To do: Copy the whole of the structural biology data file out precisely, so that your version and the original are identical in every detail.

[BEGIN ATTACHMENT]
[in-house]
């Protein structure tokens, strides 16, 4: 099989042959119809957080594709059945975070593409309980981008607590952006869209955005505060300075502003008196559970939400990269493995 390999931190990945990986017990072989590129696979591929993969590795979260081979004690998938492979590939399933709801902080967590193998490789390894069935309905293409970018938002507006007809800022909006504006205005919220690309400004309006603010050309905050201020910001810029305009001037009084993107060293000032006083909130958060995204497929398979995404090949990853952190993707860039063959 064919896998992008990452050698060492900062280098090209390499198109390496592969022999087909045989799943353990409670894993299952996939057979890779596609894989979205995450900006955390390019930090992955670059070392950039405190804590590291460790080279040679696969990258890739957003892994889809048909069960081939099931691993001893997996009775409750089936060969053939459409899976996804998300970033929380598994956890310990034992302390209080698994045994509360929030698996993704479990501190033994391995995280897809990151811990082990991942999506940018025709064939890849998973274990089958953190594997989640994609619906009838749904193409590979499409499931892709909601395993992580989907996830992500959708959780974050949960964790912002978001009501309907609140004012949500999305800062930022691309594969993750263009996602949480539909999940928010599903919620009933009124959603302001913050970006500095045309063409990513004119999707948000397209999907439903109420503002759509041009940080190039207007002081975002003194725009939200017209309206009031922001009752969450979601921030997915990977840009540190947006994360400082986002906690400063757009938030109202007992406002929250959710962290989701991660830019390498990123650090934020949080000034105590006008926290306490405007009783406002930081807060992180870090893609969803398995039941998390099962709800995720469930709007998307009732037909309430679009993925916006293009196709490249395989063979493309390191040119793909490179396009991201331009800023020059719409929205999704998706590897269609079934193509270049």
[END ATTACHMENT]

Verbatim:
[in-house]
């Protein structure tokens, strides 16, 4: 099989042959119809957080594709059945975070593409309980981008607590952006869209955005505060300075502003008196559970939400990269493995 390999931190990945990986017990072989590129696979591929993969590795979260081979004690998938492979590939399933709801902080967590193998490789390894069935309905293409970018938002507006007809800022909006504006205005919220690309400004309006603010050309905050201020910001810029305009001037009084993107060293000032006083909130958060995204497929398979995404090949990853952190993707860039063959 064919896998992008990452050698060492900062280098090209390499198109390496592969022999087909045989799943353990409670894993299952996939057979890779596609894989979205995450900006955390390019930090992955670059070392950039405190804590590291460790080279040679696969990258890739957003892994889809048909069960081939099931691993001893997996009775409750089936060969053939459409899976996804998300970033929380598994956890310990034992302390209080698994045994509360929030698996993704479990501190033994391995995280897809990151811990082990991942999506940018025709064939890849998973274990089958953190594997989640994609619906009838749904193409590979499409499931892709909601395993992580989907996830992500959708959780974050949960964790912002978001009501309907609140004012949500999305800062930022691309594969993750263009996602949480539909999940928010599903919620009933009124959603302001913050970006500095045309063409990513004119999707948000397209999907439903109420503002759509041009940080190039207007002081975002003194725009939200017209309206009031922001009752969450979601921030997915990977840009540190947006994360400082986002906690400063757009938030109202007992406002929250959710962290989701991660830019390498990123650090934020949080000034105590006008926290306490405007009783406002930081807060992180870090893609969803398995039941998390099962709800995720469930709007998307009732037909309430679009993925916006293009196709490249395989063979493309390191040119793909490179396009991201331009800023020059719409929205999704998706590897269609079934193509270049």